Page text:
DRAWING LIFE by fred hatt


In the Presence of the Watcher

The Watcher at Night, 2013, photo by Fred Hatt

The Watcher at Night, 2013, photo by Fred Hatt

The Watcher is a life-size figurative sculpture that overlooks a quiet path in the woods at the Brushwood Folklore Center in Sherman, New York. It’s been there for six or seven years, but coming upon it, you’d think it had been there for centuries. It seems to grow out of the land, manifesting the spirit of the place.

The Watcher, front view, 2009, by Fred Hatt

The Watcher, front view, 2009, by Fred Hatt

If this is a wood nymph, it is no pale, delicate fairy. The Watcher is rough and gnarled like an old tree, an embodiment of life force that survives the lashings of seasons by twisting and toughening and enduring.

The Watcher (back view), 2009, photo by Fred Hatt

The Watcher, back view, 2009, photo by Fred Hatt

Bellavia is the artist who created The Watcher. For many years she has been a strong presence in the creative community of the festivals at Brushwood. A few years ago she moved from Western New York to New Orleans, but still returns to Brushwood when she can. (Click on her name above to see other artwork by Bellavia.)

Bellavia, 2004, photo and face paint by Fred Hatt

The Watcher is made is made of bronze, pine, burlap, organic matter, fiberglass resin, bone, and cast glass. Parts of it are cast from a live model, Liag, who is a friend of the artist. Liag told me “I have felt an attachment to The Watcher since I first saw Bella’s sketches in 2004.  The process of me becoming part of the sculpture, my torso and arms and hand, was profound.  I feel she is now part of me.  I sense her presence within and around me all the time.  She is alive.”

Head of the Watcher, 2009, photo by Fred Hatt

Head of the Watcher, 2009, photo by Fred Hatt

I asked Bellavia if she designed the work in advance or if it emerged from experimentation. She replied, “I had a rough vision of the piece when I started. It turned out a little like the sketches but so very different at the same time. The piece itself takes over at some point and brings itself to the front and I just become a conduit for it.”

Hand of the Watcher, 2009, photo by Fred Hatt

Hand of the Watcher, 2009, photo by Fred Hatt

She said the Watcher “was not made with brushwood in mind. I don’t work with places in mind for the work. I simply could not move her down south with me and I felt like I really wanted to give something back to the community at Brushwood.”

The Watcher, upper body, 2009, photo by Fred Hatt

The Watcher, upper body, 2009, photo by Fred Hatt

For Bellavia, the work is about female identity and body image. In an artist’s statement, she says:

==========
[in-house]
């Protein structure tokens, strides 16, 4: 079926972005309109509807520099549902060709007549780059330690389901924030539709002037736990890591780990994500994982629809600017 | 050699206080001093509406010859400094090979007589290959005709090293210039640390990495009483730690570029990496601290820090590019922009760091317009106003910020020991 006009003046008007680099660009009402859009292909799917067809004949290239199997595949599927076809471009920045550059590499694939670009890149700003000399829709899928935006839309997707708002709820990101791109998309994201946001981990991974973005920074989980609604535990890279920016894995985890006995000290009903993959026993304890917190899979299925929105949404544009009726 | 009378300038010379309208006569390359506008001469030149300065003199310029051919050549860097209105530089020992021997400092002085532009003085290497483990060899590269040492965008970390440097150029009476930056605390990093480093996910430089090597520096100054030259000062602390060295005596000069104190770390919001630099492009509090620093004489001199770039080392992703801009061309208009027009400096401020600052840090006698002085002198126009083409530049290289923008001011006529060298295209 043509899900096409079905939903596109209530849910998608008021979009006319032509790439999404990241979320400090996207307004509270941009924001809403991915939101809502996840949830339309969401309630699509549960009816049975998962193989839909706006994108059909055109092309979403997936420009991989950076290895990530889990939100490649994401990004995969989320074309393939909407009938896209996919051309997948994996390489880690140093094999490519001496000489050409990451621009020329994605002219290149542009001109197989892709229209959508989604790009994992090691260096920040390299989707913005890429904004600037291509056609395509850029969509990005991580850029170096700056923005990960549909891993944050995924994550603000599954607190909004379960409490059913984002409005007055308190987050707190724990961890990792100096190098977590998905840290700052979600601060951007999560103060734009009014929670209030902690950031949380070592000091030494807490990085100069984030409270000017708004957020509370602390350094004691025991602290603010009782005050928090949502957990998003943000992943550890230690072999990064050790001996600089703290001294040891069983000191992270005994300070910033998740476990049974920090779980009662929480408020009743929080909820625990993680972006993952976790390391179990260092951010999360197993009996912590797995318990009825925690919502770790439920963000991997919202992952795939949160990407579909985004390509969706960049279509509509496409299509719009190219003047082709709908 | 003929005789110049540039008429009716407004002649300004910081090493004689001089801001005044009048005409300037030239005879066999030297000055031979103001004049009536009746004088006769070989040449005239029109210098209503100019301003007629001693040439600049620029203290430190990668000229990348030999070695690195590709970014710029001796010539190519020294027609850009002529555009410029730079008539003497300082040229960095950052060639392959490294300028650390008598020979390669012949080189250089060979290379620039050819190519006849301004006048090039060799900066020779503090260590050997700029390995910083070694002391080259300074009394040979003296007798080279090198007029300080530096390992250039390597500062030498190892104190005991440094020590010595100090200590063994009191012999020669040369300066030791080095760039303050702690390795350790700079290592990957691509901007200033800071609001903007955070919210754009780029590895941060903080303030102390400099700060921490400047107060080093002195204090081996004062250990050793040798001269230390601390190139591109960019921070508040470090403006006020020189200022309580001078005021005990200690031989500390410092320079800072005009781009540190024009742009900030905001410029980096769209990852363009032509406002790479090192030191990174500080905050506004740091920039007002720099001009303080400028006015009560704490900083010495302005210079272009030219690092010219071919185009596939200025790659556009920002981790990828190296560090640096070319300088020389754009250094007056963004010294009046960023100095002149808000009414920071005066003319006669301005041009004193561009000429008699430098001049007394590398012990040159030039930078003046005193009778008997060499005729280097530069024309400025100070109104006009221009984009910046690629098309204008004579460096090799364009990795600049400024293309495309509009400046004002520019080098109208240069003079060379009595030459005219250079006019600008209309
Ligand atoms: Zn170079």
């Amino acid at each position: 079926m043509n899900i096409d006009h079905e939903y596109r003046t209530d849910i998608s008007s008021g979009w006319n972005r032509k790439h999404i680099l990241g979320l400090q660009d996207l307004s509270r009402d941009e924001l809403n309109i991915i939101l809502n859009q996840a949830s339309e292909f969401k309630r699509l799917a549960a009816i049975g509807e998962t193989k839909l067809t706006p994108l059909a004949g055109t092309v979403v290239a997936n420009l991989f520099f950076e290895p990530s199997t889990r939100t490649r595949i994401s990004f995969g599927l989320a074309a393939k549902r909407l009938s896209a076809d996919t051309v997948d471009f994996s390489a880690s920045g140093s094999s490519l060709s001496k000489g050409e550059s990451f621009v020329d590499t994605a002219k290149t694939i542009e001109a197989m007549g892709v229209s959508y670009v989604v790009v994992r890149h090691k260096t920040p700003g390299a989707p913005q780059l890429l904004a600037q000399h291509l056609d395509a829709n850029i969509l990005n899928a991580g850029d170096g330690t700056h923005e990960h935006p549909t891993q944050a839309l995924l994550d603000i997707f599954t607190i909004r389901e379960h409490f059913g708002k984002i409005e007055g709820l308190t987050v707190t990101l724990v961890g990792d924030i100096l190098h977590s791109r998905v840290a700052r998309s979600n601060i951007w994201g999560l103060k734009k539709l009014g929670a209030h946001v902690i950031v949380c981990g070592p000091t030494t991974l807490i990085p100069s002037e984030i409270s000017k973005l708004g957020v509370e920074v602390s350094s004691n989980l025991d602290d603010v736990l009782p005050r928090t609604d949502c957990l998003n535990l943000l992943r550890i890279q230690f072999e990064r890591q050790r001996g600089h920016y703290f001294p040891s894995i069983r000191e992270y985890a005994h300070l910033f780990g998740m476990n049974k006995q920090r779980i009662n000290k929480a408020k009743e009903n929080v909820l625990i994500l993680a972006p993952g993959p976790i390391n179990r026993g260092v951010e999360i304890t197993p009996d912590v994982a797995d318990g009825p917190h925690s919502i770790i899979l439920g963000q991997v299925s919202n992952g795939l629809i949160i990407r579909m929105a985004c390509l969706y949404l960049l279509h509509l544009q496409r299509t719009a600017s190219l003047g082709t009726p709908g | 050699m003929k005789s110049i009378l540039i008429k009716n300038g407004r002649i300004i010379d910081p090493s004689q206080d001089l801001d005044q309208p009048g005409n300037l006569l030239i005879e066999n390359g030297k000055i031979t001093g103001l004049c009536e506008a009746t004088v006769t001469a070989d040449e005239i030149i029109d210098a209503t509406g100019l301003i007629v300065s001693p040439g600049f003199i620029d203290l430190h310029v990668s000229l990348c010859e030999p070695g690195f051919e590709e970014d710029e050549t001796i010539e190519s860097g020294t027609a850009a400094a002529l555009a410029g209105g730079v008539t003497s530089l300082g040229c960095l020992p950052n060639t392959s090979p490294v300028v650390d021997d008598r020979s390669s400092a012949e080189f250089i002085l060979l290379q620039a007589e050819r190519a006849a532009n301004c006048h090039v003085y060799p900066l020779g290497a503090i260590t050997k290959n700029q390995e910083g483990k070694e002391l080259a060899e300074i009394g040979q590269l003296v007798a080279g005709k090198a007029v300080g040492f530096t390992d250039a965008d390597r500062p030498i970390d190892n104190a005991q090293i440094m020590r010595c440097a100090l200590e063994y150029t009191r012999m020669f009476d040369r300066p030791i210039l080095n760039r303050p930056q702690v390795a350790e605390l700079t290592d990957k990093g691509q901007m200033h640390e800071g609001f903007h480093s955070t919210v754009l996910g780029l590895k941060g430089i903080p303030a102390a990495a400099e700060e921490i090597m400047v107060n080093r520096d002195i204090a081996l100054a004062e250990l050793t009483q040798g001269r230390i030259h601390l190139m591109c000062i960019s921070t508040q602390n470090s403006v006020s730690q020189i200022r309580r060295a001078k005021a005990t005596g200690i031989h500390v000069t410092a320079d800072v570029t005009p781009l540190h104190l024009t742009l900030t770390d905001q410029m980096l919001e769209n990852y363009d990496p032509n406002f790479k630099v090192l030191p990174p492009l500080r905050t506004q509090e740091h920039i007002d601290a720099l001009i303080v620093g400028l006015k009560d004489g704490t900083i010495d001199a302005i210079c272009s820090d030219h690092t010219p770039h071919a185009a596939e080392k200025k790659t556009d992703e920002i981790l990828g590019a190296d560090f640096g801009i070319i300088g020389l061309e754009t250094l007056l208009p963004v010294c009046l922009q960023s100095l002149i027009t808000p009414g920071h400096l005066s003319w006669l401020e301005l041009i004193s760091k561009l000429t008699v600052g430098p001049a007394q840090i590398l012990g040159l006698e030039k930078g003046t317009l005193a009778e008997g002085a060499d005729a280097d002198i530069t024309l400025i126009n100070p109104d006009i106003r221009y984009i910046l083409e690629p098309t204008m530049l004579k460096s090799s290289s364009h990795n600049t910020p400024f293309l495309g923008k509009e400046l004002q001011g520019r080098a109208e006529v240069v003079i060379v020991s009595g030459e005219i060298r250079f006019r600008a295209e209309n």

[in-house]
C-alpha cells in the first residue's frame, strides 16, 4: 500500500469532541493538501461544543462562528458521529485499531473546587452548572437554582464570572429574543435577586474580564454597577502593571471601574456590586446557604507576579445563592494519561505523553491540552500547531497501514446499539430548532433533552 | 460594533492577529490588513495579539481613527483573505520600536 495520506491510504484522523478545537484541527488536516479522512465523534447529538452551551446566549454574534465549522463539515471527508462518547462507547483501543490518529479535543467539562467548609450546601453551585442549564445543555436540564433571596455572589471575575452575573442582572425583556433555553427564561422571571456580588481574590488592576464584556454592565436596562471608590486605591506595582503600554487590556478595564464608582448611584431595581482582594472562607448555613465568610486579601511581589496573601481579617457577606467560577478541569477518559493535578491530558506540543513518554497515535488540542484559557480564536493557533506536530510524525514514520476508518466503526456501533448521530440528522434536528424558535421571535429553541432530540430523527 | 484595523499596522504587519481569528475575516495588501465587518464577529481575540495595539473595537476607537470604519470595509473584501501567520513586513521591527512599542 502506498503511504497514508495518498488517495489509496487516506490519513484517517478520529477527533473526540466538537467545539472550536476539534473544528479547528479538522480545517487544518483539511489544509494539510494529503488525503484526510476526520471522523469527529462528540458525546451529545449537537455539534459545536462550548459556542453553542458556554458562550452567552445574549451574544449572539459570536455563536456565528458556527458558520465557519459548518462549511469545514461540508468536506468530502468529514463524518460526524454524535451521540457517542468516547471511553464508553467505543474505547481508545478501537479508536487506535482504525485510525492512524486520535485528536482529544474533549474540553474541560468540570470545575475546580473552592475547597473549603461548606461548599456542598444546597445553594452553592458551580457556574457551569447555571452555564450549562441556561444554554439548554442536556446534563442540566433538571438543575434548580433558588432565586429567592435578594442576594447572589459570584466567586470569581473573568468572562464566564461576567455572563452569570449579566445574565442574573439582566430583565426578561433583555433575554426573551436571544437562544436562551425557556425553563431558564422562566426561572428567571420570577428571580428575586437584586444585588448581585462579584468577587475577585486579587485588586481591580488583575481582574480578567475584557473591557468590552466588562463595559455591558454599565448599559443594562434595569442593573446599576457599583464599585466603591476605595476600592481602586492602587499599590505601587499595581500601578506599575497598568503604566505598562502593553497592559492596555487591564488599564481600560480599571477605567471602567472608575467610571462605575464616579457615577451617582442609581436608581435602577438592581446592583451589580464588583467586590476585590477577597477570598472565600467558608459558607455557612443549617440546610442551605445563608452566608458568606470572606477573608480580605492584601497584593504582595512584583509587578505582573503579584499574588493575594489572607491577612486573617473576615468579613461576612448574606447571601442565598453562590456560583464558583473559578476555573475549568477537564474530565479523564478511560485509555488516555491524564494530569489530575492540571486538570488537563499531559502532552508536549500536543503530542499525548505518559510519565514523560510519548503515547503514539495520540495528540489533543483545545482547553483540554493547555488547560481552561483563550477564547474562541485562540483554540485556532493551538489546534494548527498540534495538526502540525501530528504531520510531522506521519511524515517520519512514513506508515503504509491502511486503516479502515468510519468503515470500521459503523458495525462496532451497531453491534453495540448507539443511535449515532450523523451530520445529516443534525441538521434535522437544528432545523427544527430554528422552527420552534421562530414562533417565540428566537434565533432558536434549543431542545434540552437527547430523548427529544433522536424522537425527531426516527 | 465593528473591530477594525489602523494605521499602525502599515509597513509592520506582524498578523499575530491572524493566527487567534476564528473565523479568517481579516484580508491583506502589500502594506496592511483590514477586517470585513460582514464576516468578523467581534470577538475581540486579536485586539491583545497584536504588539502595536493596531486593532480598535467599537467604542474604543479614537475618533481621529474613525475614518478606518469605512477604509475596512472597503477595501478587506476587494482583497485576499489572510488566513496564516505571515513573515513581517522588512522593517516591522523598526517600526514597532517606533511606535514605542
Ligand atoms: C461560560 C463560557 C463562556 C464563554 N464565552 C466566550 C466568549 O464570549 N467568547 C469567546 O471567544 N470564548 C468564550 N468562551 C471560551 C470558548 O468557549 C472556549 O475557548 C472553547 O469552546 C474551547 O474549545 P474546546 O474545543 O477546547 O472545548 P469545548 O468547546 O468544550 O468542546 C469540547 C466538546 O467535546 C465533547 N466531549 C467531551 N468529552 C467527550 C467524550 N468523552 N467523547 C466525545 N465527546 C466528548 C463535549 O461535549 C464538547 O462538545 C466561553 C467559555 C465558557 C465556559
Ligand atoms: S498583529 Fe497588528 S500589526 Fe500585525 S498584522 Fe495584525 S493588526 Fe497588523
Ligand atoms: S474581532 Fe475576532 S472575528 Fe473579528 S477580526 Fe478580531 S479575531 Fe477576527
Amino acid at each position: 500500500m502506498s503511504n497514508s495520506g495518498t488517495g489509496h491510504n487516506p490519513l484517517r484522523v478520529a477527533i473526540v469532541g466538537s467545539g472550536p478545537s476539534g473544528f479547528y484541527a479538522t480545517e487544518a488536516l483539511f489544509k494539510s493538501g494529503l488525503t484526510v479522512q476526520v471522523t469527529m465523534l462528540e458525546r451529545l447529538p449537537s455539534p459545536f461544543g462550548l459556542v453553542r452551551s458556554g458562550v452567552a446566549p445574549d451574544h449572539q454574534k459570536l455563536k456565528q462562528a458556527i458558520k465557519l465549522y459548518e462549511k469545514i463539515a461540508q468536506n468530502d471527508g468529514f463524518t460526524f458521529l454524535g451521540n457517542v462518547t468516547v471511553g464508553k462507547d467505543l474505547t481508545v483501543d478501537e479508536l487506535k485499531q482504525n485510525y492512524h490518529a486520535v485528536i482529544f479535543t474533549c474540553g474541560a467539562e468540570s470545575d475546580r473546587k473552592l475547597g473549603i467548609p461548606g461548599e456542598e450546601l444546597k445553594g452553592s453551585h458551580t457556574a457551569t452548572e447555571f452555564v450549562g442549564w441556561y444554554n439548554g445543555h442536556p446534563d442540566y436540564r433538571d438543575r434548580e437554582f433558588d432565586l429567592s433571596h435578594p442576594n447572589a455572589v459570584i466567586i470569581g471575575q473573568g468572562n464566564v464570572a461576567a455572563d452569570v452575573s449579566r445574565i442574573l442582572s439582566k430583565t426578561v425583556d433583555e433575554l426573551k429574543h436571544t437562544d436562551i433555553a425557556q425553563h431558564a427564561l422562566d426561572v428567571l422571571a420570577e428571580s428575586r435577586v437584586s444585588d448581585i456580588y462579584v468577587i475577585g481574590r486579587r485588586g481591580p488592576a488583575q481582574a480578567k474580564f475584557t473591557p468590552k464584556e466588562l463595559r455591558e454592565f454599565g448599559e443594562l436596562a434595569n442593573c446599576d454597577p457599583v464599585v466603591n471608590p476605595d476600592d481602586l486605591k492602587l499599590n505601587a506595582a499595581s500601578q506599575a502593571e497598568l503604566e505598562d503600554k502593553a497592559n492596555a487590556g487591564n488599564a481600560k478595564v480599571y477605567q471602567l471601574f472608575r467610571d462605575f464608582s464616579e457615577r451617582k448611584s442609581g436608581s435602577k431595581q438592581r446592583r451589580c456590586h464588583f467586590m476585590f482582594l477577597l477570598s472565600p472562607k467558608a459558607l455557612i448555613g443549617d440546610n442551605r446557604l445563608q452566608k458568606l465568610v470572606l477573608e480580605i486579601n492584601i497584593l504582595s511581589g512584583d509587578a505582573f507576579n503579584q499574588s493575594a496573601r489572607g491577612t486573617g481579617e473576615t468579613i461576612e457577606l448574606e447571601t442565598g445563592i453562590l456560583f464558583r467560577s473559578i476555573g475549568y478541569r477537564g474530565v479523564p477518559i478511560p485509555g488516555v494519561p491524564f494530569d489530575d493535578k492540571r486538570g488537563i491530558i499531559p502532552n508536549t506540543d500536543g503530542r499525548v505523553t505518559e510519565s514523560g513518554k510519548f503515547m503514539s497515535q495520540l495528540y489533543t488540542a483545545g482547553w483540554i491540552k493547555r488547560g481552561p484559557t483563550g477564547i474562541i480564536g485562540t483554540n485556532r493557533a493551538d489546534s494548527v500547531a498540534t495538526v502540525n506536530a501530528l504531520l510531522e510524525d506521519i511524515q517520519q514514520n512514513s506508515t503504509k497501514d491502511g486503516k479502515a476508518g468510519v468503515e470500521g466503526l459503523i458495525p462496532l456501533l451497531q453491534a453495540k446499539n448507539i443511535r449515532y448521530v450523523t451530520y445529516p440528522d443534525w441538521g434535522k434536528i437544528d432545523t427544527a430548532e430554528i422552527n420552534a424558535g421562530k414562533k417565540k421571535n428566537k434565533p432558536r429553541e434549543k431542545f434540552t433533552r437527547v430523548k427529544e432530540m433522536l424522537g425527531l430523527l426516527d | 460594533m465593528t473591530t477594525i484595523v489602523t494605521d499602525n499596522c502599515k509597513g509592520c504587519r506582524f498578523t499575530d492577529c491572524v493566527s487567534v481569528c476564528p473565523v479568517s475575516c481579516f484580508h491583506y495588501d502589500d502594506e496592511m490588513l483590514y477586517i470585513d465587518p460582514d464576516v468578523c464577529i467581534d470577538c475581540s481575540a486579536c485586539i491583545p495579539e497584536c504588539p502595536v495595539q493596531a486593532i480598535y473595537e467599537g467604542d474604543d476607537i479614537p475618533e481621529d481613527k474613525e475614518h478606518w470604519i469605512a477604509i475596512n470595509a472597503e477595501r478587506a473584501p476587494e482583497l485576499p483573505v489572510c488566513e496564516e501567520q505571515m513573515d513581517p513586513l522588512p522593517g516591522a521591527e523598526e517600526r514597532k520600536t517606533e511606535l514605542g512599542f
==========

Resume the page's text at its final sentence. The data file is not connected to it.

As a human who happens to be a woman I am all too aware that public opinion and disapproval is something that we are still essentially bound by. Our societal teachings about the many aspects of “self” are generally distorted and inaccurate. I am interested in presenting the viewer with a look into those distortions and offering glimpses of the possibilities in transforming that fear of disapproval or censure. My personal modes of perception towards the meaning and substance of life in all its complexities cause my work to be up close, personal and visceral. My artwork is exploration as a process of defining/redefining an image of the self and body. Oftentimes beautiful, dangerous and disturbing, a palpable presence arises from my work. There is always a hint of darkness underneath the beauty, completing the circle of light and dark. My work is daring, and shows courage, grace and beauty in being willing to challenge normal assumptions about sexuality and boundaries. I am very upfront about the assertion of ones sexuality and exploration of such. I am often my own subject, facing myself, my past and my demons. I endeavor to show the transformation process that starts in the soul towards a new definition of the self. This artistic process brings a freedom from the weight of prejudices, traditions, and custom and the healing from that lies not in distancing myself from it, not in attempting to heal it, but in embracing the experience as part of being alive.

Eye of the Watcher, 2013, photo by Fred Hatt

Eye of the Watcher, 2013, light painting photo by Fred Hatt

Many people are drawn to spend time with The Watcher, and a sort of altar has grown around the base of the sculpture. I feel a power in the work, and I’ve occasionally tried to capture some of its spirit in photographs. This summer, I used The Watcher as a model for light painting. Light painting photographs are taken in the dark with a long exposure time, during which I move around the subject with flashlights or other hand-held lights, applying strokes of light to bring out aspects of the form or to suggest energy within.

The Watcher with Wings, 2013, photo by Fred Hatt

The Watcher with Wings, 2013, light painting photo by Fred Hatt

The video below is made up of some of my light painting images of The Watcher, dissolving one into another so that light seems to move around and animate her earthy form. This is my personal exploration of the palpable presence of The Watcher.

The Watcher from Fred Hatt on Vimeo.

All of the photographs in this video are straight shots, with no digital painting or manipulation.

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